Lack of hyperlinks exposes the news industry's legacy workflow systems

 by Martin Belam, 18 August 2010

Last week, spurred on by a Patrick Smith blog post about linking, I wrote about how includes external and internal links on our site, and made some points about the user experience of external links on a news website.

Part of the reason that there is still a debate is due to the newspaper industry's unique legacy production systems and workflows. If you are generating 'web first' copy that includes a reference to a website address, whilst using a web CMS, then it is obvious to hit the 'link' button and add some HTML code to the page. If, on the other hand, you are in the middle of a desktop publishing workflow, optimised for hitting print deadlines, adding that kind of additional hypertext metadata doesn't seem quite so urgent.

It is when that flat copy is then re-purposed for the web or for apps that it becomes apparent the links should be there, and we see plenty of examples of that happening on news sites.

During the first couple of days of The Times paywall, people noted London Underground blogger Annie Mole spreading a photograph of an article in the paper that mentioned her blog. There were plenty of jokes about how this was going to be how people 'shared links' in the brave new world.

Annie Mole spreads a Times link via Flickr

Even with access behind the paywall curtain though, a quick search for references to the Going Underground blog on the new Times site soon turned up articles specifically about links to websites, which did not include clickable hyperlinks.

The Times 'Click' column with no hypertext links

This example was first published in 2005, and you could be forgiven for thinking that in the intervening years, the age of crass shovelware had gone. Yet when I had my first look at news iPad apps I saw exactly the same phenomena on the New York Times app. Despite being re-purposed for a networked device, pieces that were specifically written about links to websites had the hyperlinks squeezed out of them during production.

New York Times flat text article

I've no doubt you could point to examples of unlinked web addresses buried in the copy of thousands of articles by hundreds of papers around the web. In fact, in order to avoid pot/kettle/stones/glass houses comments, I've already found three recent examples on of unlinked URLs featuring www in the body copy. [1/2/3]

How to solve this?

One way, of course, is to shift the workflow in all of our newsrooms to think hyperlinks and digital first.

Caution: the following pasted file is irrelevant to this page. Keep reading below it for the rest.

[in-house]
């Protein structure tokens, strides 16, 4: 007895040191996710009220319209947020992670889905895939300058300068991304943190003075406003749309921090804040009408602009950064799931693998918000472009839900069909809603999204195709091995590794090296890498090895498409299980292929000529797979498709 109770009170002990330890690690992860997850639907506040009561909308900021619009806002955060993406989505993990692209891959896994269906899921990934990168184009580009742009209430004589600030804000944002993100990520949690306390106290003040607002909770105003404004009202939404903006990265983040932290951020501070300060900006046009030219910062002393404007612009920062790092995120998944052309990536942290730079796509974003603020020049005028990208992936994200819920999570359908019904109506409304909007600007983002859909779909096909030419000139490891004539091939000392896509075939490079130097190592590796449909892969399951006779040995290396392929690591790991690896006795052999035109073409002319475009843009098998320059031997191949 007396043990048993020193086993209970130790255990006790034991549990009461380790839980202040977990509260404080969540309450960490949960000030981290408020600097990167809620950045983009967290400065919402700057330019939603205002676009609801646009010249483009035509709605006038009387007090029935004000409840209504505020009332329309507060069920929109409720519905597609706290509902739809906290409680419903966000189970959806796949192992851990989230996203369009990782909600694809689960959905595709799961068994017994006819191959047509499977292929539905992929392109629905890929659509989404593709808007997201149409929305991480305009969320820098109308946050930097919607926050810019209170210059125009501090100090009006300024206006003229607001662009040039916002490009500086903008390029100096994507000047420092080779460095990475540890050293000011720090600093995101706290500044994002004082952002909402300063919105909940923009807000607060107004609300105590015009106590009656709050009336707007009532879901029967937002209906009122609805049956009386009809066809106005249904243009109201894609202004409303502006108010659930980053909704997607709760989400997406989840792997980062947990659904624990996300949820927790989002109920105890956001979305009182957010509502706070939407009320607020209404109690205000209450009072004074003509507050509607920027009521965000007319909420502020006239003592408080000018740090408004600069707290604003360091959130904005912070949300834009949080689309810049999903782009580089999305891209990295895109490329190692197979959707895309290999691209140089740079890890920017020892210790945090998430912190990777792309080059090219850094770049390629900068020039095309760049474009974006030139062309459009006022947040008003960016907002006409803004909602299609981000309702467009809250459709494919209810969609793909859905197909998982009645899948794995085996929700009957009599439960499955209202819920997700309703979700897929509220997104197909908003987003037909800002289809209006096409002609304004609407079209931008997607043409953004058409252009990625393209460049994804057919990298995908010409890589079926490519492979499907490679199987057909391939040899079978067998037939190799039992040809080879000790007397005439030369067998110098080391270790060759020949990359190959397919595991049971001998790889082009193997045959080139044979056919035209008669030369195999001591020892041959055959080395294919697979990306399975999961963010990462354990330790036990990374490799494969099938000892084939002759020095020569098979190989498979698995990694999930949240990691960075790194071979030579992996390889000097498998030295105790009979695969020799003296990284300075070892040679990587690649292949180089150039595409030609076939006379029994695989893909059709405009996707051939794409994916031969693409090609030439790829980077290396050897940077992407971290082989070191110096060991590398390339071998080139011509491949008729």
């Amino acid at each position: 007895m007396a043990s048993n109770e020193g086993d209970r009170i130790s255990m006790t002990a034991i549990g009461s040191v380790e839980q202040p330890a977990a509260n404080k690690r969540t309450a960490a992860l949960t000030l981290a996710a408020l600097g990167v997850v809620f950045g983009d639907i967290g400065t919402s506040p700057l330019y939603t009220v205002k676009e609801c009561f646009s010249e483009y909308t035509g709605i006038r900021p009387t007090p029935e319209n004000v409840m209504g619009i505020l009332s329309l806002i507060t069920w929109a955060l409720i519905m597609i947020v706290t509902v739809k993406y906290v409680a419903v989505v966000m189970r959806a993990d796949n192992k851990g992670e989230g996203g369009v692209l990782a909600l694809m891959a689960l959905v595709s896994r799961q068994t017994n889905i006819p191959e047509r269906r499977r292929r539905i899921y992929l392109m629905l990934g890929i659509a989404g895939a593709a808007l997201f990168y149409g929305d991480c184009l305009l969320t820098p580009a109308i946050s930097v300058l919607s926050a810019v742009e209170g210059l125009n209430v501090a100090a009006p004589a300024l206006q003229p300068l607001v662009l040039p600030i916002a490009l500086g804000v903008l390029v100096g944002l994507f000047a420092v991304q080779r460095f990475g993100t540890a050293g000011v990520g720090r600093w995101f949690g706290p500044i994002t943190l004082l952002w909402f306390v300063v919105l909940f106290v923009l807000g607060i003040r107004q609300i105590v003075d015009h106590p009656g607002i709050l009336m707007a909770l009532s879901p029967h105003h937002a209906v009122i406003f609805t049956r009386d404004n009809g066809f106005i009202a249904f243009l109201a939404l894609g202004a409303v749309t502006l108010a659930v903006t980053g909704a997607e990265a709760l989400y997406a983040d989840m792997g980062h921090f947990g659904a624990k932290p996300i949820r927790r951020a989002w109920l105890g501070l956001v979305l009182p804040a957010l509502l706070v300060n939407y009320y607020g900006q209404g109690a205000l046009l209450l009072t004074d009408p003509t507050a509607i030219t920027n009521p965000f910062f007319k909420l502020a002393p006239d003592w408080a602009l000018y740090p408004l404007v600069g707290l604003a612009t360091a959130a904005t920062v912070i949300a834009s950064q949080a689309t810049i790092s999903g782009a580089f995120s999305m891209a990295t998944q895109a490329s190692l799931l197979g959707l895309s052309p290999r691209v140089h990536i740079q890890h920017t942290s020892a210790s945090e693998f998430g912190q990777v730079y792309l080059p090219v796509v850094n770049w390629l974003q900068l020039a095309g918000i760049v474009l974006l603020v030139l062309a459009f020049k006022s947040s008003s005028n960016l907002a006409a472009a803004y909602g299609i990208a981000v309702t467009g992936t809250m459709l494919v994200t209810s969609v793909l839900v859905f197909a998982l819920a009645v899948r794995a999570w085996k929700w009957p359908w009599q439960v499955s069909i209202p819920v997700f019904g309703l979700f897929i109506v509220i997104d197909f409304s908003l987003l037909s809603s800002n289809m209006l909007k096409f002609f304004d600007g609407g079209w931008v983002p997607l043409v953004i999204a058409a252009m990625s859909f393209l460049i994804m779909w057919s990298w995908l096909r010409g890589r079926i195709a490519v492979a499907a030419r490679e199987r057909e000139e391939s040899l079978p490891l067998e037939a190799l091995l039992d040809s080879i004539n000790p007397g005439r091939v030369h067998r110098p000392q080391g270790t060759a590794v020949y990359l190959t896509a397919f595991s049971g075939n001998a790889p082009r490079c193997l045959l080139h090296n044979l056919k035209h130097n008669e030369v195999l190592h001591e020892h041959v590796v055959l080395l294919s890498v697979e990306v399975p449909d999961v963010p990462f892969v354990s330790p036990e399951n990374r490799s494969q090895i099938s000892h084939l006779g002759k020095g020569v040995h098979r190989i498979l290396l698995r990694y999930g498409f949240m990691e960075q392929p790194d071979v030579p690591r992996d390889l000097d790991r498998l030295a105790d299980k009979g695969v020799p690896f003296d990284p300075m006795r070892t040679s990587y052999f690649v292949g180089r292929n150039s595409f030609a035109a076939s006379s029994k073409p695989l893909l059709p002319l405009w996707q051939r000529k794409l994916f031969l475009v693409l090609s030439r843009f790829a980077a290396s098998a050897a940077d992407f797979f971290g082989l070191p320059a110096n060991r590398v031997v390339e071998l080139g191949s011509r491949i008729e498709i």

And the other way?



It's also worth noting that some legacy - and even new - newsroom systems don't permit journalists to add inline links within stories. Instead of hitting a handy link button that will add HTML in a contextually sensible way, links in some web setups are formatted separately and have to be set up as independent floating sidebars, taking unnecessary amounts of time and effort, which in a print-first newsroom frequently just doesn't get done. Or in extreme cases the system simply doesn't permit them at all. This is the sharp end of the problems with the desktop publishing workflow - when taken to extremes they simply make it impossible to write well for the web.

It's relatively easy to find hyperlinks in text - assuming they start with "http" or "www".

Essentially, it's an automated search and replace.

There are lots of ways to do this. I use Matt Sanford's excellent library from

Obviously just a first step, but there's really no excuse for not using an automated process to identify text that looks like www.*.(com|net|org) and turning that text into a hyperlink. Every email and twitter client out there can do it.

Ultimately though, composing in hypertext just makes more sense. It is much easier to remove the HTML metadata automatically for web-to-print translation than to add it automatically for print-to-web.

I agree with Martin, while it is easy to do searches and automatically link up text and turning them into hyperlinks, it might not be such a great idea for any organization especially news groups and papers as you could inadvertently link up to something you might not want to be associated with.

Wouldn't automating it force the author to think about it - some short tem cock-ups would result, but long-term benefits?

And in practice, surely most articles about malicious code etc don't actually list the full URL (I await the stack of examples otherwise)? Likewise, the number of nofollows required would be miniscule?

Why wouldn't you want to link to them? People who want to go there will go there anyway and be annoyed that it wasn't linked. People who don't want to go to the scary website won't go to the scary website. Or teach the software and the writers to distinguish between the 'name' "" and the URL "".

Also: the sooner people drop the idea that a link implies endorsement or association, the better. Screw nofollow, no one cares.

How about simply running the content through this regex? Problem solved.

I can't believe how long it's taking traditional media to "get with" the times, and embrace digital media by doing simple things like linking within articles. On the one hand, they complain about losing readers and yet they refuse to embrace the open source mentality of the rest of us.

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